What life would be like if I didn’t have mental health problems.

Sometimes I wonder what life would be like if I didn’t have mental health problems, not that it’s something that probably does me any favours.

I wonder what it would be like to eat, and not have spent most of the day planning it, and the rest of the day worrying about it. I wonder what Christmas would be like if it didn’t send sheer panic through me about the fact that a large part of it revolves around food, food and more food. I wonder what university would be like if I didn’t have all of this other stuff going on.

I’ve had a productive day for me, that is I got up early, I sorted out an appointment with student welfare, I attended a 2hr workshop and I’ve met with my group about a presentation we are doing next week. I’m in the library now burning time to the welfare drop-in after my appointment not actually happening this morning and I am exhausted.

I get Fridays off which should be such a relief (long weekend!) but instead I’m getting up early to get a train back home to see my doctor and I’ll spend the whole day at the hospital which is exhausting in itself without all of the travelling. I’ve missed the last three weeks at least because of just being too tired, too low and too anxious to get there. Dealing with mental health problems really is like a full-time job in itself!

It would be super nice not to have the constant chit chat in my head worrying over food and what people are thinking, worrying about my energy levels or my mood. I’d be far more productive and I’m pretty sure I’d do better at university. It’s hard juggling my health with university and that would definitely be one of the positives of going into hospital. A year out to focus on my health.

It’s also annoying when I get told “you’re doing so well considering all you have to deal with”. I don’t want to hear that. I don’t want people taking into account my mental health problems. I just want to be doing well!

It’s not all doom and gloom though. I’m not sure what I think to the concept of ever being ‘recovered’ but I can definitely see at some point I may reach a point where my problems aren’t so dominant, where I might get through a day with them having little impact, and as far as short straws go it’s not so bad. People live with all sorts of health problems that they manage..diabetes..asthma..millions of things. Some times it gets a bit worse, some times people barely notice they’ve got the problem.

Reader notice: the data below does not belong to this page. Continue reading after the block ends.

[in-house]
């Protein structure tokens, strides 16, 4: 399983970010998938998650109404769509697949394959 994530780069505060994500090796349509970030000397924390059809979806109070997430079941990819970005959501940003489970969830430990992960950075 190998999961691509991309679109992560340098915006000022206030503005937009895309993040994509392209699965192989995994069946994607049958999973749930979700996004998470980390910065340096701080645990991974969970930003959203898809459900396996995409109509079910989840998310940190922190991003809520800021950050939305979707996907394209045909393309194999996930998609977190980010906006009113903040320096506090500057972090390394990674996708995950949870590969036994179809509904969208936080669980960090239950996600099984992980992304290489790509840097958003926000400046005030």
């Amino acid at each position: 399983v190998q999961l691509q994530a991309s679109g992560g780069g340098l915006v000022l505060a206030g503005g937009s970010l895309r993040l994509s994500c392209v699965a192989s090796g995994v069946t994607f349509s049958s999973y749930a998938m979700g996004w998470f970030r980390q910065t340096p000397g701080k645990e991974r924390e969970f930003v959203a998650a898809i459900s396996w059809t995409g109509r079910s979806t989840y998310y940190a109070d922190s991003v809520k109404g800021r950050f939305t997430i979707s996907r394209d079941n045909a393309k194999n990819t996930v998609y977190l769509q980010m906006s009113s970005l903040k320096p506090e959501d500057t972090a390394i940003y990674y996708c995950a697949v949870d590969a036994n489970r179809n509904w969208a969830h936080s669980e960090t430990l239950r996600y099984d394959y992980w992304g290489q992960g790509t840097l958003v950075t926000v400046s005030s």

I can’t wait to be at a point where it doesn’t have the impact it’s currently having, though after all of these years it’s hard to believe it’s going to happen – I guess not believing it will would be one set way to make sure it doesn’t. It’s like I said yesterday about baby steps. You’ve got to make the first small step, and keep taking them. You’re not going to wake up tomorrow where you want to be and even when you’re taking those sometimes painfully small steps it won’t feel like you’re getting anywhere at all, but hopefully one day you’ll realise you’re further along than you ever thought you’d be and that’s got to be worth it.


5 thoughts on “What life would be like if I didn’t have mental health problems.

  1. It gets worse before it gets better, but once you get a bit further in recovery it’s SO worth it. Bit by bit, the actual important things in life take up more of your time/thoughts, and the eating disorder loses its strength. You can do it!

    1. Thank you πŸ™‚ I really do believe you, I mean I’ve done it before, I can do it again! Thank you so, so much. I really hope you’re well and if you ever need a chat I’m always here!

  2. I really like what you say about not wanting people to focus on your “mental problems” and that you just want to be seen as doing well, as a human being. That is a great attitude and that is really the truth of the matter IMO; you are not your “mental problems” (not that these fictitious diagnoses like BPD have any validity, anyway), and you can eventually do as well as any “normal” healthy person.

    1. I’m not sure if I agree BPD is fictitious, so much as over diagnosed (or rather, often asumed in people simply because they self-harm) and misunderstood. I hated it for a while, I was angry about being diagnosed and I still am, but at the exact same time it makes so much sense to me and has helped me a lot. I do agree though that it is super important to not lose who you are and someone with a mental illness is just as capable as anyone else πŸ™‚

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